Changing the Phase of Memory
One of the more promising solid state memory technologies on the horizon is Phase Change Memory (PCM). PCM has the potential to write data faster than current DRAM chips by charging atoms within a crystal. This has led some people to believe that the technology might enable the much-sought-after instantaneous computer boot-up. Ars Technica discussed the future prospects for PCM last week.
At the atomic level, PCM stores data in a compound of germanium, antimony and tellurium. When a voltage is applied to the atoms, they change into an ordered crystal. The data can then be deleted by melting the crystalline substance. To read the information, a computer determines the electrical resistance of the material.
An important attribute of phase change memory is that the technology is non-volatile. This means it does not require power to retain information like standard RAM offerings. Along with the possibility of replacing system memory, these chips might end up competing with NAND flash as well.
Some memory manufacturers are dabbling with PCM on a small scale. Micron offers phase change modules with densities up to 128 MB and Samsung inserted PCM into an unnamed cell phone, but ended up removing it later on.
Despite the benefits, PCM suffers from an inherent issue that has slowed its path to adoption. The biggest one is its write speed. Current DRAM technology can perform write operations within a 1-10 nanosecond window, which is faster than the time it takes for the germanium, antimony and tellurium compound in PCM to crystallize. Other crystalline compounds with faster reaction times have been researched, but they are not as stable as the current PCM design, slowly erasing themselves in low temperatures over time.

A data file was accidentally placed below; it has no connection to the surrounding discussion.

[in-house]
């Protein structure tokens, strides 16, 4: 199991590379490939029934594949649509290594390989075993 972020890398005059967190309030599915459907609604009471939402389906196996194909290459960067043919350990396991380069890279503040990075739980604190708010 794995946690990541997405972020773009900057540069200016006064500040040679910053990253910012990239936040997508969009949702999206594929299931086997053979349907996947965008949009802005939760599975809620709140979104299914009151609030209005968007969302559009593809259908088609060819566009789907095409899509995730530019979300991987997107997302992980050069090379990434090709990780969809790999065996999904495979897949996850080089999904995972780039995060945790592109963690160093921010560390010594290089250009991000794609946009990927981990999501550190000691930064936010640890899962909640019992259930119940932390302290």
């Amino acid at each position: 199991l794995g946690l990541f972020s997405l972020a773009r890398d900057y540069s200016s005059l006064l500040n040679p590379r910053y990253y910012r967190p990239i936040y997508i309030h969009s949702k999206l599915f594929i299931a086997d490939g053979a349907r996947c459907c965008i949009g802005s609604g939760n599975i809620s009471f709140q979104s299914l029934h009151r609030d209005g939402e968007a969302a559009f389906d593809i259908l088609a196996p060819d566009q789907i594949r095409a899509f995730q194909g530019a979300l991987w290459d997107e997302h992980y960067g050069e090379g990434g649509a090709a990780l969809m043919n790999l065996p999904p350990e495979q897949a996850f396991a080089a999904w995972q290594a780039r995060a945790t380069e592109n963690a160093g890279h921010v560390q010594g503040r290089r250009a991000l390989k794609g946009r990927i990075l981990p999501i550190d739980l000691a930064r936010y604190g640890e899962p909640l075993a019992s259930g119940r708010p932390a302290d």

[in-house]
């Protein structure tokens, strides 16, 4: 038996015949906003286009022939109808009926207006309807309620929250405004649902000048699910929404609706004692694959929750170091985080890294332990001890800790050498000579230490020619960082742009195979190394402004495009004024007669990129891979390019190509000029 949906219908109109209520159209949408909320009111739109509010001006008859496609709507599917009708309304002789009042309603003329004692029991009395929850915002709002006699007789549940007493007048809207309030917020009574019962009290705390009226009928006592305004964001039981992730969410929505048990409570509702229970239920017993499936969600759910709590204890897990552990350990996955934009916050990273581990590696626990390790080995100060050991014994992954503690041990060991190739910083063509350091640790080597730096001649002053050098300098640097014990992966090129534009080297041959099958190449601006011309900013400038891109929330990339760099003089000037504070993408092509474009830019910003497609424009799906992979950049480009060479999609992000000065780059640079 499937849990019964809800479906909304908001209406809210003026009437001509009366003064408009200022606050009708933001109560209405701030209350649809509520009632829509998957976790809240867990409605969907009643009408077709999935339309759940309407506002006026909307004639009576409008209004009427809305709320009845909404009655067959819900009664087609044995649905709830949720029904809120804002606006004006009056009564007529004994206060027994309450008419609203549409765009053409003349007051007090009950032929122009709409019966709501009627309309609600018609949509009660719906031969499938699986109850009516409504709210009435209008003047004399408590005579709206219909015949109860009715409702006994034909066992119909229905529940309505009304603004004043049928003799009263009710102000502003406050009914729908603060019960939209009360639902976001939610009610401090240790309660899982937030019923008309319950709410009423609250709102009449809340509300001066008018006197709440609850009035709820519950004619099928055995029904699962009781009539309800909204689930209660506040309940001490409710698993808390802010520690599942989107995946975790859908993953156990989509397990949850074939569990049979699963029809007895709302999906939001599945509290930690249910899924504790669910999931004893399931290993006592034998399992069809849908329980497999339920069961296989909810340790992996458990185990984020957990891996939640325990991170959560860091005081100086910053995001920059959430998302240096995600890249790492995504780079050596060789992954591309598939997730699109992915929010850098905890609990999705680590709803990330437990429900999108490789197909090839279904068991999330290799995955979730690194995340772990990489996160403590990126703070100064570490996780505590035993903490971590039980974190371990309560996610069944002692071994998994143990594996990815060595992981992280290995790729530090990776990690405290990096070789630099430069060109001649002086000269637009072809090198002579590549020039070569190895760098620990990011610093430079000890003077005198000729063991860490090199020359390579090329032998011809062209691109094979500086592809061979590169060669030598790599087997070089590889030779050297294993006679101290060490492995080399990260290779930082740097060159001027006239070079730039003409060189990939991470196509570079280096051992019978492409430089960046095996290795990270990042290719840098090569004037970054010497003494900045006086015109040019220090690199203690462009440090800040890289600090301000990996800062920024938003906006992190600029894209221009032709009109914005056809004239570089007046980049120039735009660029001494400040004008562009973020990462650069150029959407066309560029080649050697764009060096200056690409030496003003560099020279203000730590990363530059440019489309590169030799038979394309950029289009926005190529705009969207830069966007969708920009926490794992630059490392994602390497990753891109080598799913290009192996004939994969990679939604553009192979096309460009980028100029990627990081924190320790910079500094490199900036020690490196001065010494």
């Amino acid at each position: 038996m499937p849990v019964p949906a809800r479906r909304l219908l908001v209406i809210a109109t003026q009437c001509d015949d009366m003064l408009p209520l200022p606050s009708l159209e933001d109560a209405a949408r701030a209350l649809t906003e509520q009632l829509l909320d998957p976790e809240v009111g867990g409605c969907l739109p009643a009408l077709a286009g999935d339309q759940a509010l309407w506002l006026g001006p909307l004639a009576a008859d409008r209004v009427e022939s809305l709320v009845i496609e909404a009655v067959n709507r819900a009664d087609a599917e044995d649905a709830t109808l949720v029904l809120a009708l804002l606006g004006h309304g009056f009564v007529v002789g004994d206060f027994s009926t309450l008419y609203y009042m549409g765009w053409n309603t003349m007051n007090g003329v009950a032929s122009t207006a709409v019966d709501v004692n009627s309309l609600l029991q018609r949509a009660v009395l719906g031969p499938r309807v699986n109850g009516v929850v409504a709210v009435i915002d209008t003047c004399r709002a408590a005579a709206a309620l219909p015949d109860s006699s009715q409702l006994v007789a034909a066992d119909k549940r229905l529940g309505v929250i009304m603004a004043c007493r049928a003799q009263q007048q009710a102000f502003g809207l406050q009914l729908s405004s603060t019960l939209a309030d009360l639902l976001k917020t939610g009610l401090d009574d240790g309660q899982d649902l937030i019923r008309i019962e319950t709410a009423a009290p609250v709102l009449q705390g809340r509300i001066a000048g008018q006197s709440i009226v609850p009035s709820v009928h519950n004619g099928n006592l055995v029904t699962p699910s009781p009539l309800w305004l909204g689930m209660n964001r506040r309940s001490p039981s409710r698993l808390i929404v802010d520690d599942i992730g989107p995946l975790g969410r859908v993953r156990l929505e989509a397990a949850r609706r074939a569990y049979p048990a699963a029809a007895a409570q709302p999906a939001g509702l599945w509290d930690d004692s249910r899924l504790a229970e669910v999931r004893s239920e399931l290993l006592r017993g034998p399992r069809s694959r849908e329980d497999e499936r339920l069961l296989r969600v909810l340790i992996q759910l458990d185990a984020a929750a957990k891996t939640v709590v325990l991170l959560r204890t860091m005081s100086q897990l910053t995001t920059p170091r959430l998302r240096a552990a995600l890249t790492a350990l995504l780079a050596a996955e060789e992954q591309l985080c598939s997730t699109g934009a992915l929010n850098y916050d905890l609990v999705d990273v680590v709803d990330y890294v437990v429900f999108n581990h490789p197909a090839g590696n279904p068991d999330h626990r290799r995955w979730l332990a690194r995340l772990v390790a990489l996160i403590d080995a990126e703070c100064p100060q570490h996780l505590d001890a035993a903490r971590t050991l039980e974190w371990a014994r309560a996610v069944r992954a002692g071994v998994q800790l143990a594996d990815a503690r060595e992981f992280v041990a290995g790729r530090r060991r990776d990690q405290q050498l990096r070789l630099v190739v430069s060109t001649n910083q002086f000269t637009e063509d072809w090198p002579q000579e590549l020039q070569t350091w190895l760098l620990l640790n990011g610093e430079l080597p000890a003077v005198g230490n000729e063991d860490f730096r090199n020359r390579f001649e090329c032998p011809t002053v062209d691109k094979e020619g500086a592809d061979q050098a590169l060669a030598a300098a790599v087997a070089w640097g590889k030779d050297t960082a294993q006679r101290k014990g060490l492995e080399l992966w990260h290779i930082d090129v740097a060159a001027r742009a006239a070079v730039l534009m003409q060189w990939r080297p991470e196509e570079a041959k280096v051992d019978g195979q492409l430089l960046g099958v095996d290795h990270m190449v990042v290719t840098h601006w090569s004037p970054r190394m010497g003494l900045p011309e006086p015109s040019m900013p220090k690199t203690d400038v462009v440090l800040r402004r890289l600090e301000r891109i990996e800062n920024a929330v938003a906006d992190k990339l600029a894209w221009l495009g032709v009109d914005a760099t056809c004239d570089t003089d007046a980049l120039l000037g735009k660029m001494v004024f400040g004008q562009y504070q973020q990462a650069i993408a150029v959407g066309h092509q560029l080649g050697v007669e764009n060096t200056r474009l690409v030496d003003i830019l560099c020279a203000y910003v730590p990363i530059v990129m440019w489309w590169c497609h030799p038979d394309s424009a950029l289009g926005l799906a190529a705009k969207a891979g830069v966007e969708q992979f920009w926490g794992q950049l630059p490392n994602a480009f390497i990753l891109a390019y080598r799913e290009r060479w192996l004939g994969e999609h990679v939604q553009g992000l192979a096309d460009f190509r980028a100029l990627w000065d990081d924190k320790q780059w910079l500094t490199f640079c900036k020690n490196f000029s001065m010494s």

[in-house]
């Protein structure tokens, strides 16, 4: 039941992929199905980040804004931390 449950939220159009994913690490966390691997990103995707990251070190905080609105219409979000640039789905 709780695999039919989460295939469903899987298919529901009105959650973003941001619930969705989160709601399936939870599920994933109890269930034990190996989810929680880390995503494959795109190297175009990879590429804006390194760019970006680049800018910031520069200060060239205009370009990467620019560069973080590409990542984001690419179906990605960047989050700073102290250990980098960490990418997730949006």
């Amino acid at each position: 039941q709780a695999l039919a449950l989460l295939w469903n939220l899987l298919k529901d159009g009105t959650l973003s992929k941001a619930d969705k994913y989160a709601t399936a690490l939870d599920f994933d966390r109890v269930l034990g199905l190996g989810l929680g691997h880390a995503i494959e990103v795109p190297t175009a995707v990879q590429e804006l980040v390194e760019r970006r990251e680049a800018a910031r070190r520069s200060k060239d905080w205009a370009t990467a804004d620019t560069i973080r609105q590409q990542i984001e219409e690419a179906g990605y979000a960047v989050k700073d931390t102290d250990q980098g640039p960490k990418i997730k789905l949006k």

Recent research from the University of Cambridge has given hope to the new technology though. Stephen Elliott, Professor of Chemical Physics at the university, along with his colleagues, have discovered a method to improve PCM write speed.
By preparing the material with a 0.3-volt electrical current, crystallization occurred after receiving a 500-picosecond burst of 1 volt. Essentially, the low current made the material act like water at near-freezing temperatures. A few crystalline seeds formed, enabling the material to change at an accelerated rate when receiving additional voltage. The improvement was ten times faster than similar compounds that were tested and remained stable for 10,000 write-rewrite cycles.
The need for extra electrical current during the write cycle could become an Achilles heel for phase change memory, however, since that’s going to increase the overall power draw. It’s a relatively new development though, and further optimizations may be under development. If the price point and power consumption are competitive, PCM may indeed replace one or more current memory technologies.
Full story at Ars Technica